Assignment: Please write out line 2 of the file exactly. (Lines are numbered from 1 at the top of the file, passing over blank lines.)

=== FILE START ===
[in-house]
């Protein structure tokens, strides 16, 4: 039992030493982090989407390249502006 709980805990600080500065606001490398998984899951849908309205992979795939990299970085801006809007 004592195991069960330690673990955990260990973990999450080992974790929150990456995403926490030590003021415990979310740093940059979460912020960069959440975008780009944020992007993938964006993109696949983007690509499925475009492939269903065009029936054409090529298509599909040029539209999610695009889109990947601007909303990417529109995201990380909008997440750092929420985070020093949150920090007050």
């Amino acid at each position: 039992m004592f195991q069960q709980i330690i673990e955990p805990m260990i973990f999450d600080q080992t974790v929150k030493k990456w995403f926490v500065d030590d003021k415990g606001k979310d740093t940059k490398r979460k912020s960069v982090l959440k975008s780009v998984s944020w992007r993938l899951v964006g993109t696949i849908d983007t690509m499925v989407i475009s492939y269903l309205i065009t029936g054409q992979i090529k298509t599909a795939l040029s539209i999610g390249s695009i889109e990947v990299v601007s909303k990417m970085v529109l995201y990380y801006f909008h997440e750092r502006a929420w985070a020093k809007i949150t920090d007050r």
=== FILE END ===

């Protein structure tokens, strides 16, 4: 039992030493982090989407390249502006 709980805990600080500065606001490398998984899951849908309205992979795939990299970085801006809007 004592195991069960330690673990955990260990973990999450080992974790929150990456995403926490030590003021415990979310740093940059979460912020960069959440975008780009944020992007993938964006993109696949983007690509499925475009492939269903065009029936054409090529298509599909040029539209999610695009889109990947601007909303990417529109995201990380909008997440750092929420985070020093949150920090007050």